The continuous fluctuation of Bitcoin comes with the threat of cyber attacks

The value of Bitcoin continues to fluctuate. These past few weeks have seen its value plunge to an all time low for the first time since November when its value increased by over 180%. This is in part due to the popularity of ransomware and ransomware-as-a-service temporarily driving Bitcoin’s value up

When the value of bitcoin rises to astronomical levels, it becomes an attractive target for cybercriminals who are actively seeking to steal user credentials, access Bitcoin wallets and hack into cryptocurrency exchanges. As you can see, it’s a vicious cycle.

>See also: Understanding the motives behind cyber attacks can help prevent them

On top of this, the unregulated nature of Bitcoin transactions makes it easy for cybercriminals to easily cover up their tracks.

Cybercriminals are making hay with targeted phishing attacks

There have been several instances of targeted phishing attacks around Bitcoin aimed at exfiltrating user credentials and keys to steal bitcoin from digital wallets.

There are also reports of state sponsored attacks as well. For example, it has been reported that the Lazarus group from North Korea is launching spear phishing attacks against executives of companies that deal in cryptocurrency.

Another example of this came last month when hackers successfully stole over $70 million in Bitcoin from a leading marketplace, NiceHash by using stolen credentials to hack their way in.

>See also: Ransomware, cyber insurance and cryptocurrency: are you covered?

These are just a few of several examples showing just how vulnerable digital currencies and digital wallet services are. This also poses a secondary threat to organisations, as cybercriminals can use data and credentials stolen through Bitcoin related phishing campaigns to compromise and target other parts of the organisation as well.

Mining for gold

It’s not just phishing attacks that criminals are using. Mining has become the latest way for attackers to generate income. Just last month it was reported that Tesla’s public cloud environment was used by attackers to mine cryptocurrency.

There are also cases of malware attacks that turn servers into mining computers. The Smominru miner has infected at least half a million Windows machines, reportedly generating millions of dollars for the criminals in charge.

There has been a sharp increase in the number of Android devices being targeted by adb.miner, a type of malware that turns the device into a botnet that mines Monero (XMR) cryptocurrency. This is naturally concerning for organisations, as Android devices could therefore potentially exfiltrate business data from the corporate network and possibly spread the malware.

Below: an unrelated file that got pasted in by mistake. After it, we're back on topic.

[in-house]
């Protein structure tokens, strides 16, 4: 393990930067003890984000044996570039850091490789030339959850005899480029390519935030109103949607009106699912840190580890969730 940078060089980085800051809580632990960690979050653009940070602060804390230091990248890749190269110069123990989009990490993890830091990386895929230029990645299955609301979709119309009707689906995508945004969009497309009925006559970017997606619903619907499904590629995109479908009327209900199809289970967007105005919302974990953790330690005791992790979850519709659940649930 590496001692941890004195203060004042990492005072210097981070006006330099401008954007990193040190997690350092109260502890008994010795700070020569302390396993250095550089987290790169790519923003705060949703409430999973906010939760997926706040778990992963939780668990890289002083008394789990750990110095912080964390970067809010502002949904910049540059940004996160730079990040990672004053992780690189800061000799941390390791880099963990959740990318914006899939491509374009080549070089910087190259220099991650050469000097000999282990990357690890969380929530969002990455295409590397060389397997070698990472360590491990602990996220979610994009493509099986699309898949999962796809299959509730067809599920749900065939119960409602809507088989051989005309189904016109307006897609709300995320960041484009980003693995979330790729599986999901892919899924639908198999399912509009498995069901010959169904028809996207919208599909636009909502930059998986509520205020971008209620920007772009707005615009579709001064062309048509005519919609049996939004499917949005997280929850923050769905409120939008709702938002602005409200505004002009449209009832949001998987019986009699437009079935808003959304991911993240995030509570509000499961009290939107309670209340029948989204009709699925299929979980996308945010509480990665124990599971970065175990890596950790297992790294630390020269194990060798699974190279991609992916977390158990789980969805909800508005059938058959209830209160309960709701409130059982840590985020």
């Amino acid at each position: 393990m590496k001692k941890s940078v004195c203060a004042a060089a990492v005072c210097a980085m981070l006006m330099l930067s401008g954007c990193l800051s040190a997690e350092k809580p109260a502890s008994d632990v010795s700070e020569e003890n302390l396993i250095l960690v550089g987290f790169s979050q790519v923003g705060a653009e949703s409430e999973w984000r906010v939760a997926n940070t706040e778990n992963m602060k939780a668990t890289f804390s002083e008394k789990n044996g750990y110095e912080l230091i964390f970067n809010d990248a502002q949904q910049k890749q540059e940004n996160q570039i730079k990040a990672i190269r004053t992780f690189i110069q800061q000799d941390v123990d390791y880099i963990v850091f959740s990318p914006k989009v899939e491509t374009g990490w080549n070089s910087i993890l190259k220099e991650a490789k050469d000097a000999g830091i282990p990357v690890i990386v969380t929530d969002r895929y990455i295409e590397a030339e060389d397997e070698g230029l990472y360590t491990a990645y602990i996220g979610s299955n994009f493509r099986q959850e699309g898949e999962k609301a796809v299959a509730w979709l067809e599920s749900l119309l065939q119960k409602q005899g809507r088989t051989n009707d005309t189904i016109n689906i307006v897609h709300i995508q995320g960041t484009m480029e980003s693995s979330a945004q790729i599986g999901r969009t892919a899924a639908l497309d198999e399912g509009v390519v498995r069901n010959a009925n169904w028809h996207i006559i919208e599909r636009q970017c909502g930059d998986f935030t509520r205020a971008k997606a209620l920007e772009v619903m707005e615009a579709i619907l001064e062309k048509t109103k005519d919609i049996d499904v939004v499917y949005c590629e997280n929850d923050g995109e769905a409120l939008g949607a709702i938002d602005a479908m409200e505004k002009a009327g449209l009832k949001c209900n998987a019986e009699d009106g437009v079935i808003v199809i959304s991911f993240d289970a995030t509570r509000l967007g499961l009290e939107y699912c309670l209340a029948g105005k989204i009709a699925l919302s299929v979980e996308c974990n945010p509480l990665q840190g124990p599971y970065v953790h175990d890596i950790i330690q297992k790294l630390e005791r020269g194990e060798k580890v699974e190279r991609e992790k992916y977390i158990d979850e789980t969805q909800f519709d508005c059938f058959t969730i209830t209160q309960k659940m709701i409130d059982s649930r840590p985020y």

>See also: Will Bitcoin’s record valuation incentivise ransomware attacks?

In fact, a recent report suggests half a billion people are currently mining cryptocurrency but are totally unaware of it. Mining is big business for cybercriminals – and they’re targeting people and organisations all over the world.

It also comes with significant business losses that you may not realise – mining steals an organisation’s bandwidth, processing power (CPU) and energy in terms of electricity and cooling power. So even if you haven’t been directly hit by ransomware, you still could be losing out to the ransomware economy.

It’s time to take your security posture seriously

Organisations, Bitcoin owners, and cryptocurrency exchanges should seriously assess their security posture to avoid falling victim. As more organisations dealing in cryptocurrency fall victim to hackers, malicious activity will only increase with success and lead to more damaged reputations, compromised systems, cyber fraud and loss of integrity in cryptocurrencies.

Organisations and cryptocurrency exchanges need to implement security technologies that can detect and prevent targeted phishing emails as well as sanitize attachments and links in a sandbox environment.

>See also: Is 2018 the year cybercrime becomes mainstream?

Users should be trained not to share credentials/keys or click on links in attachments from unverified sources. They should also implement multi-factor authentication for their digital wallets, or better yet store their bitcoin in a hardware wallet instead.

Cryptocurrency exchanges should also ensure their network and application infrastructures are secure against infiltration, exfiltration and hacking.

Bitcoin is the flavour of the month at the moment, but the overall rise in phishing and spear phishing will continue to rise regardless of targeting Bitcoin investments or other attacker objectives.


Sourced by Sanjay Ramnath, VP of Global Marketing, Barracuda

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Nick Ismail

Nick Ismail is a former editor for Information Age (from 2018 to 2022) before moving on to become Global Head of Brand Journalism at HCLTech. He has a particular interest in smart technologies, AI and...